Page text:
Unlike many of the people whose blogs I read, I don’t have to feel guilty about posting this as Harley will not grow up and be embarrassed by what I have posted– after all, my dog is and will continue to be illiterate.
That said– Harley is really helping me to focus on the green spaces or lack there of within different communities. My pup, like most trained dogs, gets taken for walks so taht she can go to the bathroom. She is accustomed to peeing on the grass or, at very least, over the dirt spot where grass should grown. I am learning that this actually is a useful skill as the dirt and/or grass absorbs all the liquid thus keeping her from getting dirty.
I had no noticed it at the time I moved in, but Cerro Polanco has very little greenery– let me rephrase that, besides the 15 plans that Fundacion Rescate Patrimonio planted last fall and several trees, there is no greenery in the hill. Additionally, there is not even any dirt space where grant could be placed– obviously and oversight in the urban architecture.
This has caused quite a problem for my pup– who can’t possibly begin to intellectualize the meaning behind the lack of greenery or the effect that it might have on the population. Rather, she is simply put off by the lack of bathroom and excess of concrete. After several days of moping and walking 8 blocks to the closest plaza, Harley had had enough. She decided that she would just pee on the concrete– heck, all the other dogs were doing it!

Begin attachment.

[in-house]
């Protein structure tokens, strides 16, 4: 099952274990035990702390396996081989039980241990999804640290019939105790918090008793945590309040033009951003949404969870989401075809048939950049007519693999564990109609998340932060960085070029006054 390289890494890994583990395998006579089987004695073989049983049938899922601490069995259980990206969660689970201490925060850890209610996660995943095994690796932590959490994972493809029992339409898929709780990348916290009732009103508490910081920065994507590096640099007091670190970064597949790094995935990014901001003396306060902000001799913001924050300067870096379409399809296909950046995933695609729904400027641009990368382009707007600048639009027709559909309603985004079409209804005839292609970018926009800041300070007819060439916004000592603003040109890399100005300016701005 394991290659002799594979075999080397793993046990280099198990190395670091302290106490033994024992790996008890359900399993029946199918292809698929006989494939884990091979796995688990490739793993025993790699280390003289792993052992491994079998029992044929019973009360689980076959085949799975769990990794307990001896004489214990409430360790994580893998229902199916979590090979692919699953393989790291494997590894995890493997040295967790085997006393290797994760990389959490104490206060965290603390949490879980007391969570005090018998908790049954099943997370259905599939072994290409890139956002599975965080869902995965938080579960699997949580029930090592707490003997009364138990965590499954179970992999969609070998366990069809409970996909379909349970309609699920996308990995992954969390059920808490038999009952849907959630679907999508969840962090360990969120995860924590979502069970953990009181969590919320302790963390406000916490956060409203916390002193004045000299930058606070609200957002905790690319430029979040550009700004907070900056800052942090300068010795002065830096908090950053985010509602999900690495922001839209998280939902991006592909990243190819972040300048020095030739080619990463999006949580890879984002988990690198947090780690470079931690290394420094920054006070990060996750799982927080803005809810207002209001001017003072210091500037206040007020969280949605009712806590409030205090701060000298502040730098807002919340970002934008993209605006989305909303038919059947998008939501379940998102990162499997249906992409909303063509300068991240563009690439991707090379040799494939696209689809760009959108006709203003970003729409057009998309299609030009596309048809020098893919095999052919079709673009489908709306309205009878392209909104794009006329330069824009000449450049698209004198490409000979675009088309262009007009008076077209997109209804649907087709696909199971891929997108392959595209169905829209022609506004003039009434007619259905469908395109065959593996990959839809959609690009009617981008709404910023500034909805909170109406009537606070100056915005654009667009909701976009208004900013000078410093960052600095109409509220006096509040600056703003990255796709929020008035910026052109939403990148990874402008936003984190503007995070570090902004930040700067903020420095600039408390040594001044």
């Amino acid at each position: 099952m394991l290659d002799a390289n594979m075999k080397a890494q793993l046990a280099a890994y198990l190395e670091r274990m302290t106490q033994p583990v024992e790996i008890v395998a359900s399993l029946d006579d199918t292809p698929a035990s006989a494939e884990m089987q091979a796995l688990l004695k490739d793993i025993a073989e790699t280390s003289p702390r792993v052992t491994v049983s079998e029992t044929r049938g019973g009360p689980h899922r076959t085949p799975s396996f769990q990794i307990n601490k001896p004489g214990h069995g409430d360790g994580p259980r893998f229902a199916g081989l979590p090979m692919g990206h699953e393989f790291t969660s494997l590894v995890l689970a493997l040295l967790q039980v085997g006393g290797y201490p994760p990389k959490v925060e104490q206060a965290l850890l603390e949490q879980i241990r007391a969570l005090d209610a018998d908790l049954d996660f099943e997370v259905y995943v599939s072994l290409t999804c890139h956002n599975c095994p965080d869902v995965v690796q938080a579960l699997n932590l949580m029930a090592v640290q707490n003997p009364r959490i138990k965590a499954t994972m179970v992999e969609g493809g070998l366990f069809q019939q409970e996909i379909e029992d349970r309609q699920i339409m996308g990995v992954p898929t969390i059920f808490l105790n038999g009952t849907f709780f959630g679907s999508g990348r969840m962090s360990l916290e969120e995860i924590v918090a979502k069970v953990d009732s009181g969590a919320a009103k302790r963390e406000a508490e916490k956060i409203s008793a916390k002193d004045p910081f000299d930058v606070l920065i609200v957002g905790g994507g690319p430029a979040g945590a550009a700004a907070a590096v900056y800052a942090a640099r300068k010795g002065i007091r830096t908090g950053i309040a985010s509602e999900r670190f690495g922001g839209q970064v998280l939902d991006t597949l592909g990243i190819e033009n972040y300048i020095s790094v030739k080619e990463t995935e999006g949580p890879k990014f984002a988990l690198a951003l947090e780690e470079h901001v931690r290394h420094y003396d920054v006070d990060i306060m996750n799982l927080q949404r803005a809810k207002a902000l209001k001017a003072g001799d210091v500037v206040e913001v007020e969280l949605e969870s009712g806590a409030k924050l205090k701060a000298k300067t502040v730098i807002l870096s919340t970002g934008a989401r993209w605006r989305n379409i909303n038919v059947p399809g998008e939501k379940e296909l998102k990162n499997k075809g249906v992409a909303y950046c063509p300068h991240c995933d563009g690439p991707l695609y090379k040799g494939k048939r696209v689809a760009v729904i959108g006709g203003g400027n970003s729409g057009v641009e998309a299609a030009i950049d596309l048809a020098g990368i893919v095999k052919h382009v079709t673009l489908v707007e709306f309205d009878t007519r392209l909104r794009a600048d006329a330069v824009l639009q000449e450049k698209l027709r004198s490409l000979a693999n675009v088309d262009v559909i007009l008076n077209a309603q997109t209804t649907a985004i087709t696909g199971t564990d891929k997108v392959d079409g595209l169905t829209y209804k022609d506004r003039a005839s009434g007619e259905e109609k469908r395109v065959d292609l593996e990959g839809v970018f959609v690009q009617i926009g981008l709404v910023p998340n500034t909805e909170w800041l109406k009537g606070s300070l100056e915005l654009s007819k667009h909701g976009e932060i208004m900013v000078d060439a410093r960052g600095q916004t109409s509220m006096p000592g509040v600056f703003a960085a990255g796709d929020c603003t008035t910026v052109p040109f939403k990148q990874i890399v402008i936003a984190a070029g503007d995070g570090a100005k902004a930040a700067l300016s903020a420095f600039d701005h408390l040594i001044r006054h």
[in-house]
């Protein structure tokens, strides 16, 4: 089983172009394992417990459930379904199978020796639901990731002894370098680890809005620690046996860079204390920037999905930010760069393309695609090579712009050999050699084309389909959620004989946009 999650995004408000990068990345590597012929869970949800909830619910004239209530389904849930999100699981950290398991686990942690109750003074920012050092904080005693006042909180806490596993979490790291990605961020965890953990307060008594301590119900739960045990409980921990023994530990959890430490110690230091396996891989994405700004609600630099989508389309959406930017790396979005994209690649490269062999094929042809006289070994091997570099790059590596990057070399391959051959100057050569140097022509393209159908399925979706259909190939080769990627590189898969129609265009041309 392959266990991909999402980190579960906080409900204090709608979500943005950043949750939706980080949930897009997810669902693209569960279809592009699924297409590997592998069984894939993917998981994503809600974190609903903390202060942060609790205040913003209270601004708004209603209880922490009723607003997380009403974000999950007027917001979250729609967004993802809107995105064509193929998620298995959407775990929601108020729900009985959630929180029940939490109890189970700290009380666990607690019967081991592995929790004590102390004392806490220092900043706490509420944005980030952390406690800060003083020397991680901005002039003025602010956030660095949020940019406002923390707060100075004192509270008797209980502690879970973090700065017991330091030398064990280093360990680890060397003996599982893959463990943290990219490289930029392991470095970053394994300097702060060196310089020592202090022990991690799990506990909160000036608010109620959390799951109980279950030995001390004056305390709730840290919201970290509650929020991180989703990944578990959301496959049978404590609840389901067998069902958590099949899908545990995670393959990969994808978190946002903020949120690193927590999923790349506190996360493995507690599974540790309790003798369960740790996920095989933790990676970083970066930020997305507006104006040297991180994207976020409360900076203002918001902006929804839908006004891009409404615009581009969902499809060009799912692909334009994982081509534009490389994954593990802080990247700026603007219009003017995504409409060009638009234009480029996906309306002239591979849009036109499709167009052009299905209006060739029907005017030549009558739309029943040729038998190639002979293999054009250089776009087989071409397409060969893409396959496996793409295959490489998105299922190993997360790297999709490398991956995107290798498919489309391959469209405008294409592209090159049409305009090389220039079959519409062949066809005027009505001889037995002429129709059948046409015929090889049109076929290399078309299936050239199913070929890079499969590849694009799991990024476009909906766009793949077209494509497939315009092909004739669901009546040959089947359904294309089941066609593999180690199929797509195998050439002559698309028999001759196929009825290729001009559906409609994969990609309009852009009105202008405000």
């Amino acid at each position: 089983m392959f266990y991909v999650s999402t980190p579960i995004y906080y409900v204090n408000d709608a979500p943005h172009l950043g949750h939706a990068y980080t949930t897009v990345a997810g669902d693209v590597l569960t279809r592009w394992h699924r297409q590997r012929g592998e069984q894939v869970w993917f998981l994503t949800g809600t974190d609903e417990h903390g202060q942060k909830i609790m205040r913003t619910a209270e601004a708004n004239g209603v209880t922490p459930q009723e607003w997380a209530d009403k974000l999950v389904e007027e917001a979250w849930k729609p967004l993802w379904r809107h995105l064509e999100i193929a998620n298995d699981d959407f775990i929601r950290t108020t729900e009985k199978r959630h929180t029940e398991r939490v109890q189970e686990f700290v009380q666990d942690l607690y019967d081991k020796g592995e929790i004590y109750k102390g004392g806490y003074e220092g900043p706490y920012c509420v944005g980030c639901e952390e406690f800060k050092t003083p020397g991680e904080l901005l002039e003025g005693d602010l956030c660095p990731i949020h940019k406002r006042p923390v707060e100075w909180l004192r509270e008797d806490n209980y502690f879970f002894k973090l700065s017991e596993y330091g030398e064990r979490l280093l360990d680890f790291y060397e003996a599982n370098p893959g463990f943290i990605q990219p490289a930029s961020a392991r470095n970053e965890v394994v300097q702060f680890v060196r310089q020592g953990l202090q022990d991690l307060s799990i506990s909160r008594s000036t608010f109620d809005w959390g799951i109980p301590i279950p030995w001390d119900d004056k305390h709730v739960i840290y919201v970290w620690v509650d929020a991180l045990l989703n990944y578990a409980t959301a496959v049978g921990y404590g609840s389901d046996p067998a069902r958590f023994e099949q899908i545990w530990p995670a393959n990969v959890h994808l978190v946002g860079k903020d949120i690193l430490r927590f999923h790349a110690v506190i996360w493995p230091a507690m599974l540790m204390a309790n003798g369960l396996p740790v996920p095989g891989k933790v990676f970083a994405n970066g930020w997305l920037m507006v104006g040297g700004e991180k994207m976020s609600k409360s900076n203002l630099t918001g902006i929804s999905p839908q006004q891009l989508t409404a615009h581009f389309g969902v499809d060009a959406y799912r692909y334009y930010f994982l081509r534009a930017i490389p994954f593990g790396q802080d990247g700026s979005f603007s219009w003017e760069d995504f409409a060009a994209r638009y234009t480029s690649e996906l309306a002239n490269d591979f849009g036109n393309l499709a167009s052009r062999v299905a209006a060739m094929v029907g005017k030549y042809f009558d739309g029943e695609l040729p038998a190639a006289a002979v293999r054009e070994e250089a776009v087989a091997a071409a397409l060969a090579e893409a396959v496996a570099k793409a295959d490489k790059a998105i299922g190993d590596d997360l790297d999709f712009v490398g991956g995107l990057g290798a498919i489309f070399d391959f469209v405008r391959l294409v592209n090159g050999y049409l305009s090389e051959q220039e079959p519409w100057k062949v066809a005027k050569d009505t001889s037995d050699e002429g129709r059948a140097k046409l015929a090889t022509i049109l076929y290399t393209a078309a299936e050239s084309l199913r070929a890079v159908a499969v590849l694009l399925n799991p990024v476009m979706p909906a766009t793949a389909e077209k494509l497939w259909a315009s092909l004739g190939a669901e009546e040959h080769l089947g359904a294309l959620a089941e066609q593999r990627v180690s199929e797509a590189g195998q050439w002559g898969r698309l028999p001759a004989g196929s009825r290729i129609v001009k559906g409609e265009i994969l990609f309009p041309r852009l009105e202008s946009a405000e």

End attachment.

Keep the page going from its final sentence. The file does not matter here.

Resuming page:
Having made this decision, Harley is now learning another less: gravity. You see, my puppy, is a princess and not only refuses to take walks in the rain but she also does not like it when the trickle of her tinkle comes close to her paws. When this happens, she jumps out of the way. And, while dry, has not concluded her business. The downside of this is that I have to take her for an additional walk an hour later. The upside is that I know my puppy doesn’t like to pee on herself.
Questions of directionality of urine aside, how does the lack of green space affect a community? Certainly, the city overall has lots of parks and meridians full of vegetation– there for oxygen is not really the issues. However, I think that the green spaces in an area make a place look significantly cleaner and more inviting. Little gardens make a place feel loved, and help to camouflage any garbage flying around the streets (not to mention the dog “business”).